In mid-April 2023, your correspondent attended NTEN’s Nonprofit Technology Conference (NTC) in Denver, Colorado. This was the first in-person instance of NTEN’s annual conference since 2019 (though this instance kept the hybrid option introduced in 2021). There were reportedly over 2,000 attendees across both options, with over half of us gathered for three days in Denver.
This review consists solely of my own opinions and reactions to the conference. In full disclosure, I received a scholarship (following a brief application process) from NTEN to cover the cost of my conference registration fee, and my employer paid for my airfare and lodging.
The conference schedule consists of one keynote address each day, and then the rest of the day’s schedule devoted to either 30- or 60-minute breakout sessions across a wide variety of tracks including fundraising, communications, IT, leadership, and more.
Sessions tend toward various implementations of technology solutions (whether specific platforms and programs or general practices of certain categories of technology) but there is also a wealth of conversation about broader themes such as the equitable use of technology, accessibility, change management, and many other critical topics. There is also plenty of time and space for informal conversation among attendees (particularly meal times; daily buffet breakfasts and lunches are included in the cost of attendance).
There is also an exhibit hall with dozens of technology provider vendors. One of the stated goals of the gathering is for representatives of these vendors to interact with nonprofit leaders (in contrast to corporate or small business counterparts) and get a sense of the unique technology needs of potential nonprofit clients. I had several meaningful conversations with some of these vendors and also with fellow attendees where we agreed we are definitely starting to see the technology sector pay more attention to the technology use cases of nonprofit, charitable, and philanthropic organizations (beyond just “nonprofit pricing”).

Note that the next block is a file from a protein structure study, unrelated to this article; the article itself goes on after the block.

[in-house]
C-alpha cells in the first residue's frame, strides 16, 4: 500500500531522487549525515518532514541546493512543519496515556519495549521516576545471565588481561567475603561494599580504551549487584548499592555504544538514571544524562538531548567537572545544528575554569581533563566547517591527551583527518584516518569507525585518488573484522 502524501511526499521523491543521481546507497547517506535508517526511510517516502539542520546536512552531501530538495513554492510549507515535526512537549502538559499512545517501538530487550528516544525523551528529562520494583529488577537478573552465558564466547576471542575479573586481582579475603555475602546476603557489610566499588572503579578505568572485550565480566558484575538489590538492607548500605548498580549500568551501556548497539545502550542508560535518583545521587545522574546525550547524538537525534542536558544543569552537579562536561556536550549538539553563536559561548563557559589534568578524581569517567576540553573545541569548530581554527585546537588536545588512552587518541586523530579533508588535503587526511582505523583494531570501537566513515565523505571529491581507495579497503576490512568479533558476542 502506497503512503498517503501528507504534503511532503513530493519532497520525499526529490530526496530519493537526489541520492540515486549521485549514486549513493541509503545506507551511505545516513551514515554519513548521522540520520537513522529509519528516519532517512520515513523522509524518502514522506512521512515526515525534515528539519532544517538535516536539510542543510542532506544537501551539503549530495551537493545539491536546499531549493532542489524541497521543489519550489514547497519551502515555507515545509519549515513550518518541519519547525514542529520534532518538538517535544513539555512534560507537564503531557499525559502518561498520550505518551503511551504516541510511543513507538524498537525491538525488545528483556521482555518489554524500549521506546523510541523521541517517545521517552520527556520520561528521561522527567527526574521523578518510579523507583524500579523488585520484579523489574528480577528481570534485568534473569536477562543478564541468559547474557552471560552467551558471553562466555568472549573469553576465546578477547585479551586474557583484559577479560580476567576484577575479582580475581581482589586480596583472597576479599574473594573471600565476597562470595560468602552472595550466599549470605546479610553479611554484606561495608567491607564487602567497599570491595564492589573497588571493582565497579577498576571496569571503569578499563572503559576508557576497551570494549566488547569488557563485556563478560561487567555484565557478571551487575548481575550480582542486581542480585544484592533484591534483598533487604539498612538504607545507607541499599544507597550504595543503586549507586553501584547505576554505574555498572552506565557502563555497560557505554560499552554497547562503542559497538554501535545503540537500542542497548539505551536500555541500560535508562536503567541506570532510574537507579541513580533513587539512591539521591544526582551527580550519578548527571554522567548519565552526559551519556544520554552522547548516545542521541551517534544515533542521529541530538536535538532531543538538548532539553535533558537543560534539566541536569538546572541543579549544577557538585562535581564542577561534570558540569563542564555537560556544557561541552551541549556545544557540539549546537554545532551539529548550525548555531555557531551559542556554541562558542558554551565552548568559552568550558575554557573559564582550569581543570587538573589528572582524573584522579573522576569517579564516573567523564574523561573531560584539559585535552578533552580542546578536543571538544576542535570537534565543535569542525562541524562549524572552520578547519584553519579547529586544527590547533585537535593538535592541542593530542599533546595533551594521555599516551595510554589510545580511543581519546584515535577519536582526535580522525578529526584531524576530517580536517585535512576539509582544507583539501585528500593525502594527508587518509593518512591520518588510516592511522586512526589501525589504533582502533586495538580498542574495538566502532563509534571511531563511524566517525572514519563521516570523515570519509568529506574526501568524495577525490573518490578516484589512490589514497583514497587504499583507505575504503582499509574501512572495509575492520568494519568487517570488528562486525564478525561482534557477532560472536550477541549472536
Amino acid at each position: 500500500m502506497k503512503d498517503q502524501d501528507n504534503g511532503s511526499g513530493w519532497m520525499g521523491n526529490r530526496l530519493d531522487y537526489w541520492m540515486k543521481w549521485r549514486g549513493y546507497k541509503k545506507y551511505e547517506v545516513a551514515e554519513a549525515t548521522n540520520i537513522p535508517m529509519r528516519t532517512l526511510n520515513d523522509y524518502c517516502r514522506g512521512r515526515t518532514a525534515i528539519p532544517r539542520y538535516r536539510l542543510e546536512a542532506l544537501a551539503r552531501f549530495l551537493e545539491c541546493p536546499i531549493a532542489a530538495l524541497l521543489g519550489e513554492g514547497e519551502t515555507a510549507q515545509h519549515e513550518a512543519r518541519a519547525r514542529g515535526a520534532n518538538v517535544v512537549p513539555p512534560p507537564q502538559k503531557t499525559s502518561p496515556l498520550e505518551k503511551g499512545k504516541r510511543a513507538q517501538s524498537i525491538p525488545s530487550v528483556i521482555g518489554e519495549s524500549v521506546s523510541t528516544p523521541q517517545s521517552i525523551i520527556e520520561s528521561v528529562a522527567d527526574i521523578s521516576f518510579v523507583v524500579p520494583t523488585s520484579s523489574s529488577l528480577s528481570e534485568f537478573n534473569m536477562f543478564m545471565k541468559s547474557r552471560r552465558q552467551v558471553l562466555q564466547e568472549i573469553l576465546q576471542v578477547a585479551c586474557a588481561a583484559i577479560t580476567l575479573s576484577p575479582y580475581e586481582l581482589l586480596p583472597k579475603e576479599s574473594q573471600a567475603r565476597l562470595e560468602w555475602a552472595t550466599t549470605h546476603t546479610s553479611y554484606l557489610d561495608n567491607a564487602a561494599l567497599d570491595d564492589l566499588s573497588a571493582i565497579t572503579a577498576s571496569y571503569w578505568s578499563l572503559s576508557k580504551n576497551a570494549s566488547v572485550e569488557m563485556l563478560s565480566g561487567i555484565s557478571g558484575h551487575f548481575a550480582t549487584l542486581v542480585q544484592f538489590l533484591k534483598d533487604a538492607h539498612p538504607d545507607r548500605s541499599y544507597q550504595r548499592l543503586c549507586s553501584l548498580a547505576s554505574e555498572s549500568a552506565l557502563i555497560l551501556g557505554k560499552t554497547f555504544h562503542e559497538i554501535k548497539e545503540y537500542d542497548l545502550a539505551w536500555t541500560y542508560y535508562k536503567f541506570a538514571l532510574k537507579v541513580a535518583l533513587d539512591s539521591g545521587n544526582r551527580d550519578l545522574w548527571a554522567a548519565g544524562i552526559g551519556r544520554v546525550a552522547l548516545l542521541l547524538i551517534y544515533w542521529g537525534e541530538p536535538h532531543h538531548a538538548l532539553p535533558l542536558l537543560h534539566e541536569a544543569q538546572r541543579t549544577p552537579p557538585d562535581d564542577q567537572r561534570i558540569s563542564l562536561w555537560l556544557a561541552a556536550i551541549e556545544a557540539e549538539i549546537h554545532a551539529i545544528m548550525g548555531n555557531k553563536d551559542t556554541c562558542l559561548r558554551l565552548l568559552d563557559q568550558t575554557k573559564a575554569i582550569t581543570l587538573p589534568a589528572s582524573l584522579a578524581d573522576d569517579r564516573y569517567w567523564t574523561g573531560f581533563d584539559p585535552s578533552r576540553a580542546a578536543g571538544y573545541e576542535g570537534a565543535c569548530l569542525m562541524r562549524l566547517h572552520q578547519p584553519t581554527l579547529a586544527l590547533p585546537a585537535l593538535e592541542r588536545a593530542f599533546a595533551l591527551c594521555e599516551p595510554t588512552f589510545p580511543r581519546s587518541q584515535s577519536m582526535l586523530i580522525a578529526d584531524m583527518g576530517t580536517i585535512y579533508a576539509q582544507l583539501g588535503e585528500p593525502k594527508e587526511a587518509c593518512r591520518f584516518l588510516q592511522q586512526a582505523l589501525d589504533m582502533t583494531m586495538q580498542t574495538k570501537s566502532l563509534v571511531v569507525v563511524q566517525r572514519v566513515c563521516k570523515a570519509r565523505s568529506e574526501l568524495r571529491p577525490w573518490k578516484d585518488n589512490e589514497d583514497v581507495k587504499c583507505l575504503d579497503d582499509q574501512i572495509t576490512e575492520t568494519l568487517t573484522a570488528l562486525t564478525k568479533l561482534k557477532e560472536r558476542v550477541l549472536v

NTC is very much a general industry conference. I met people from organizations of all sizes in a wide variety of issue areas, from across the United States, from Canada, and from overseas as well. I knew going in that the place wouldn’t be bursting with fellow arts managers, or with fellow finance managers, but there were even fewer than I thought of both groups. Happily I did find a few peers in nonprofit arts and nonprofit finance to talk shop with, and they were invigorating conversations.
Knowing that it was a general conference, I circulated the agenda to my coworkers a couple of weeks before my departure and asked them to skim the session titles and suggest ones for me to attend. I was able to fit most of their requests into my schedule and return with a few pages of notes to share with my team.
I would absolutely recommend this conference to attend at least once. I could see myself returning every few years if it fits my schedule, but as a complement to rather than a substitute for the conferences hosted by Chorus America and the League of American Orchestras (for the specific issue areas) or American Fundraising Professionals and INTIX (for the specific job function).